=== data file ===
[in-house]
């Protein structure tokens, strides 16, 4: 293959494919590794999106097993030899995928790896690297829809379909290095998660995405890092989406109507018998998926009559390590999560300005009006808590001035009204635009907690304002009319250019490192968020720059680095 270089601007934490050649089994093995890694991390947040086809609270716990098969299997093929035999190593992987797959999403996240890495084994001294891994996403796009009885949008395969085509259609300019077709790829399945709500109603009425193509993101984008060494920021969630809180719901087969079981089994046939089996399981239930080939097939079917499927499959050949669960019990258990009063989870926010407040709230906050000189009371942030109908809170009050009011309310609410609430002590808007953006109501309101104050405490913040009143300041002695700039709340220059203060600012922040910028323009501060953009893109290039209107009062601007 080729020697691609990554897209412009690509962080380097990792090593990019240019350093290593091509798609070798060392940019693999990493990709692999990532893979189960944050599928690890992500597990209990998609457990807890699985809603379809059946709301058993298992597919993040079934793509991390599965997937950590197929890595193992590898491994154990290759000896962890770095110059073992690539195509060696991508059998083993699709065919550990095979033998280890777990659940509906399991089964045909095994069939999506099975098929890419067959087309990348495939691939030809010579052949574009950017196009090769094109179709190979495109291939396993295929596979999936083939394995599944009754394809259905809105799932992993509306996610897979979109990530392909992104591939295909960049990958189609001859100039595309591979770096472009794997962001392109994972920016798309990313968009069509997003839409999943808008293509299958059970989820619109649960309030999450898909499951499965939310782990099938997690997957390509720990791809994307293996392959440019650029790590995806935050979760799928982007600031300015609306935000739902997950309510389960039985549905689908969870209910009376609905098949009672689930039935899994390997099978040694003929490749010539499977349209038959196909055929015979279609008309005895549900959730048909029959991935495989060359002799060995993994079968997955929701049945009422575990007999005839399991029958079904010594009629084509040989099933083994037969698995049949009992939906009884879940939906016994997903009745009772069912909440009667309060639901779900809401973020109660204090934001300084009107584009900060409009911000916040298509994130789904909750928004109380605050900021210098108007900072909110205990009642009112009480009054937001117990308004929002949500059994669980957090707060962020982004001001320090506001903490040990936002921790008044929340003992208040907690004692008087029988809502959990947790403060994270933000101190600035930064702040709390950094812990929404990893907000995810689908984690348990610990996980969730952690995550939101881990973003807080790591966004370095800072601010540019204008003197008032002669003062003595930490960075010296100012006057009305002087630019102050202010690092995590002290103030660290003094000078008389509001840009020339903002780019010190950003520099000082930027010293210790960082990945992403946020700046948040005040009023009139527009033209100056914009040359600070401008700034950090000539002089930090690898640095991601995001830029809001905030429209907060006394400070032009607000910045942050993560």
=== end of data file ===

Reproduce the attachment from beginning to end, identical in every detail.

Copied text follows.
[in-house]
């Protein structure tokens, strides 16, 4: 293959494919590794999106097993030899995928790896690297829809379909290095998660995405890092989406109507018998998926009559390590999560300005009006808590001035009204635009907690304002009319250019490192968020720059680095 270089601007934490050649089994093995890694991390947040086809609270716990098969299997093929035999190593992987797959999403996240890495084994001294891994996403796009009885949008395969085509259609300019077709790829399945709500109603009425193509993101984008060494920021969630809180719901087969079981089994046939089996399981239930080939097939079917499927499959050949669960019990258990009063989870926010407040709230906050000189009371942030109908809170009050009011309310609410609430002590808007953006109501309101104050405490913040009143300041002695700039709340220059203060600012922040910028323009501060953009893109290039209107009062601007 080729020697691609990554897209412009690509962080380097990792090593990019240019350093290593091509798609070798060392940019693999990493990709692999990532893979189960944050599928690890992500597990209990998609457990807890699985809603379809059946709301058993298992597919993040079934793509991390599965997937950590197929890595193992590898491994154990290759000896962890770095110059073992690539195509060696991508059998083993699709065919550990095979033998280890777990659940509906399991089964045909095994069939999506099975098929890419067959087309990348495939691939030809010579052949574009950017196009090769094109179709190979495109291939396993295929596979999936083939394995599944009754394809259905809105799932992993509306996610897979979109990530392909992104591939295909960049990958189609001859100039595309591979770096472009794997962001392109994972920016798309990313968009069509997003839409999943808008293509299958059970989820619109649960309030999450898909499951499965939310782990099938997690997957390509720990791809994307293996392959440019650029790590995806935050979760799928982007600031300015609306935000739902997950309510389960039985549905689908969870209910009376609905098949009672689930039935899994390997099978040694003929490749010539499977349209038959196909055929015979279609008309005895549900959730048909029959991935495989060359002799060995993994079968997955929701049945009422575990007999005839399991029958079904010594009629084509040989099933083994037969698995049949009992939906009884879940939906016994997903009745009772069912909440009667309060639901779900809401973020109660204090934001300084009107584009900060409009911000916040298509994130789904909750928004109380605050900021210098108007900072909110205990009642009112009480009054937001117990308004929002949500059994669980957090707060962020982004001001320090506001903490040990936002921790008044929340003992208040907690004692008087029988809502959990947790403060994270933000101190600035930064702040709390950094812990929404990893907000995810689908984690348990610990996980969730952690995550939101881990973003807080790591966004370095800072601010540019204008003197008032002669003062003595930490960075010296100012006057009305002087630019102050202010690092995590002290103030660290003094000078008389509001840009020339903002780019010190950003520099000082930027010293210790960082990945992403946020700046948040005040009023009139527009033209100056914009040359600070401008700034950090000539002089930090690898640095991601995001830029809001905030429209907060006394400070032009607000910045942050993560």